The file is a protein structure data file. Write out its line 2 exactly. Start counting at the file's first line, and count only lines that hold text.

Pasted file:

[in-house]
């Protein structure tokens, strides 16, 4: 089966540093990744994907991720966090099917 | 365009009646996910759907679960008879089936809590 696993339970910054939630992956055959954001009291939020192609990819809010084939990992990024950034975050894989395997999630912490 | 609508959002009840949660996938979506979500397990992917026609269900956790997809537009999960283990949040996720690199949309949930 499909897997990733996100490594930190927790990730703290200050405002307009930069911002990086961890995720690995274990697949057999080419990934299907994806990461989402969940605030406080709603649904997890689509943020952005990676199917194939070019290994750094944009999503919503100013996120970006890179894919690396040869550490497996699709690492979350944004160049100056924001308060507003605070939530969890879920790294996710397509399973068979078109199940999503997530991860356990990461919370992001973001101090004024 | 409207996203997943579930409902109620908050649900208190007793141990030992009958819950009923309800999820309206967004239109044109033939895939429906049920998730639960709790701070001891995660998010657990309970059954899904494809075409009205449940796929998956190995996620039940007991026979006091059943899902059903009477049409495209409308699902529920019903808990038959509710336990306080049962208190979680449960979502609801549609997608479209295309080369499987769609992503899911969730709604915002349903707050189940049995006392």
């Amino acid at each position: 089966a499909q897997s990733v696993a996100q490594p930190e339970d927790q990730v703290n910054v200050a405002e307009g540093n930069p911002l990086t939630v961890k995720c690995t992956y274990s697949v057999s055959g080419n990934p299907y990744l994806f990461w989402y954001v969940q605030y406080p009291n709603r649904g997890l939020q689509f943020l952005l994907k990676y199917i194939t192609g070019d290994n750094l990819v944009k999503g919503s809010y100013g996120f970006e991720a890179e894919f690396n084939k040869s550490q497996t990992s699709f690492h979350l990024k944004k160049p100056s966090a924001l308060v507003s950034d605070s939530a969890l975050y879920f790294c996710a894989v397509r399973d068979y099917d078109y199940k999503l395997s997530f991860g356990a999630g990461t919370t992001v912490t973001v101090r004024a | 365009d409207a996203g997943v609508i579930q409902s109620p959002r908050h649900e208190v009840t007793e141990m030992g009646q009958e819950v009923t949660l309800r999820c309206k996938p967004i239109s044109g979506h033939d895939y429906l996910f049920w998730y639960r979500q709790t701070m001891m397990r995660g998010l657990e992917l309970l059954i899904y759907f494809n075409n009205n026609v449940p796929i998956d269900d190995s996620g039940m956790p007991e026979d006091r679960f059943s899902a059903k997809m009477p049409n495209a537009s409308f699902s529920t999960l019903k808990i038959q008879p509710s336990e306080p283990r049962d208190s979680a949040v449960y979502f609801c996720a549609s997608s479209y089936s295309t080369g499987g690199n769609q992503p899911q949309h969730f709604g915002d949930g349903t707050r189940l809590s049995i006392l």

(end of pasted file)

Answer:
């Protein structure tokens, strides 16, 4: 089966540093990744994907991720966090099917 | 365009009646996910759907679960008879089936809590 696993339970910054939630992956055959954001009291939020192609990819809010084939990992990024950034975050894989395997999630912490 | 609508959002009840949660996938979506979500397990992917026609269900956790997809537009999960283990949040996720690199949309949930 499909897997990733996100490594930190927790990730703290200050405002307009930069911002990086961890995720690995274990697949057999080419990934299907994806990461989402969940605030406080709603649904997890689509943020952005990676199917194939070019290994750094944009999503919503100013996120970006890179894919690396040869550490497996699709690492979350944004160049100056924001308060507003605070939530969890879920790294996710397509399973068979078109199940999503997530991860356990990461919370992001973001101090004024 | 409207996203997943579930409902109620908050649900208190007793141990030992009958819950009923309800999820309206967004239109044109033939895939429906049920998730639960709790701070001891995660998010657990309970059954899904494809075409009205449940796929998956190995996620039940007991026979006091059943899902059903009477049409495209409308699902529920019903808990038959509710336990306080049962208190979680449960979502609801549609997608479209295309080369499987769609992503899911969730709604915002349903707050189940049995006392």